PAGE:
Chapter 22,23 The Great Depression and The New Deal

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Stock Market

an exchange where security trading is conducted by professional stockbrokers

bull market

period of increased stock trading and rising stock prices

shanty town

an area on the edge of a town where poor people live in very simply built houses

hobo

person who wanders about and lives by begging or doing odd jobs

Hoovervilles

shanty-towns that housed many who had lost everything. Shelters were built of old boxes and other discards. Named after Pres. Hoover

public works

projects such as highways, parks, and libraries sponsored by the government

Walt Disney

Film maker, cartoonist, visionary. He developed many famous characters as well as amusement theme parks.

Soap Operas

Popular radio and show dramas

John Steinbeck

United States writer noted for his novels about agricultural workers (1902-1968)

Dust Bowl

A drought in the 1930s that turned the Great Planes very dry.

Great Depression

a severe, world wide economic crisis which lasted from the end of 1929 to the outbreak of World War II.

Eleanor Roosevelt

Symbol of hope, immediate help. 'save America, do your part', BIG support for women and girls

speculation

risky buying and selling of stocks in the hope of making a quick profit

installment plan

buying an item on credit with a monthly plan to pay off the value of the good

Bonus Marchers

vets who wanted a "bonus" in their pay from the government, were not successful, attacked by MacArthur

bailiff

An officer of court having custody of prisoners under arraignment.

Herbert Hoover

31st President of the United States, Republican candidate who assumed the presidency in March 1929 promising the American people prosperity and attempted to first deal with the Depression by trying to restore public faith in the community.

black market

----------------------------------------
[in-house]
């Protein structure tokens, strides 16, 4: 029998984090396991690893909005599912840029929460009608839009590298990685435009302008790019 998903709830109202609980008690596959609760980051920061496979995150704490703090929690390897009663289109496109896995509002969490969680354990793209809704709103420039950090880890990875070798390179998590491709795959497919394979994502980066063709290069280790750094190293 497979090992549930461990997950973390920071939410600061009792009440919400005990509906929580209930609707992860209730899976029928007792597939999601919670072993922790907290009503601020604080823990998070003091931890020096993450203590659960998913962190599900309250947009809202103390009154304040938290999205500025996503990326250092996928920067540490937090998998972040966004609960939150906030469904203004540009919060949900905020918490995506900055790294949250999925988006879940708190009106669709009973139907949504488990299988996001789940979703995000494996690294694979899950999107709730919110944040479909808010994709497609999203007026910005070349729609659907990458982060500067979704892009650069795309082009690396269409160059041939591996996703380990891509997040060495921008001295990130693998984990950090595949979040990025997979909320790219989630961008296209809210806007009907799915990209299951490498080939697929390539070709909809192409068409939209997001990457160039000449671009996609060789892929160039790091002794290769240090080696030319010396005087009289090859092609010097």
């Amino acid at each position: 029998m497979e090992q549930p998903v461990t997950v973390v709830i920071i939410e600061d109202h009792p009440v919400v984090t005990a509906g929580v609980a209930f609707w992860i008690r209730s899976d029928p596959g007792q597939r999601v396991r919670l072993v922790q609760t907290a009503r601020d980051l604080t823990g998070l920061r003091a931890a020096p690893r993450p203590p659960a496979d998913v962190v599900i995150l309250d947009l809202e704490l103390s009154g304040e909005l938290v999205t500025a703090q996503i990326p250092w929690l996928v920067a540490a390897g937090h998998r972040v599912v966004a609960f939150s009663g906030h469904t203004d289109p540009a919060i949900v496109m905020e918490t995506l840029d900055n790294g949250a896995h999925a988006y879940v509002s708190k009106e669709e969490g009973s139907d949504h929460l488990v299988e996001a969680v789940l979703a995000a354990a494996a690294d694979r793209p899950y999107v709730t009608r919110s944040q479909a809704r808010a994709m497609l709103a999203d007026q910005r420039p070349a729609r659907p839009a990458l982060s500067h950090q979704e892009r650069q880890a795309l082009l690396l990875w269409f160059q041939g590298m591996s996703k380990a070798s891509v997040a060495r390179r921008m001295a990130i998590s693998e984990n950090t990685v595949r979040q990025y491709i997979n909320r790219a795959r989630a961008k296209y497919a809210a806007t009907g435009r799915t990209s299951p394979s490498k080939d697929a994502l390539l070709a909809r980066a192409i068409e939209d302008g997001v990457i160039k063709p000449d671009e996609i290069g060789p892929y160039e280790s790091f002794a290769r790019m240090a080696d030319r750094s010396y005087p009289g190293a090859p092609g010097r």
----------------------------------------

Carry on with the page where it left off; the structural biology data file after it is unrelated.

Market in which goods are sold illegally

Black Tuesday

October 29, 1929; the day the stock market crashed. Lead to the Panic of 1929

New Deal

The name of President Roosevelt's program for getting the United States out of the depression

gold standard

A monetary system in which currencies are defined in terms of a given weight of gold

Hundred Days

a special session of Congress that dealt with problems of the Depression

Fireside Chats

informal talks given by FDR over the radio; sat by White House fireplace; gained the confidence of the people

sit-down strike

work stoppage in which workers refuse to leave a factory

Social Security Act

created a tax on workers and employers. That money provided monthly pensions for retired people.

FDR

32nd President of the United States, Roosevelt, the President of the United States during the Depression and WWII. He instituted the New Deal. Served from 1933 to 1945, he was the only president in U.S. history to be elected to four terms

deficit spending

When a government spends more than it takes in and goes into debt.

Shirley Temple

became the most popular film star during the Great Depression; made 27 movies during the 1930s

NLRB

National Labor Relations Act. Legalized labor unions, guaranteed right to join union and "good faith" bargaining.

polio

an acute viral disease marked by inflammation of nerve cells of the brain stem and spinal cord

Securities and Exchange Commission

The federal agency created during the New Deal that regulates stock fraud

AAA

Agricultural Adjustment Administration: attempted to regulate agricultural production through farm subsidies; ruled unconstitutional in 1936; disbanded after World War II

safety net

government programs that protect people experiencing unfavorable economic conditions

Empire State Building

An office building in New York City, over one thousand feet high. Opened in the 1930s, it was for many years the tallest skyscraper in the world.

bank holidays

Created to stop bank runs and prevent further banks from going out of business

FDIC

Federal Deposit Insurance Corporation: federal guarantee of savings bank deposits (initially up to $2,500; raised to $5,000 in 1934; now $100,000)

NRA

National Recovery Administration: established and administered a system of industrial codes to control production, prices, labor relations, and trade practices

Alphabet Agencies

Government agencies that came to be known by the first initials of their names.

John Dillinger

bank robber and mobster who was caught by Hoover, the capture of which catapulted Hoover into national prominence in the "Dillinger Case"

Pappy O'Daniel

was a conservative Democratic Party politician from Texas, who came to prominence by hosting a popular radio program.

Grapes of Wrath

Book about a family of migrant workers working during the Great Depression in the Dust Bowl

Huey Long

Governor of Louisiana, "Share the Wealth" wants to give $5k to all families

Charles Coughlin

A radio priest who was anti-Semetic and anti-New Deal. He catered away some support from FDR.

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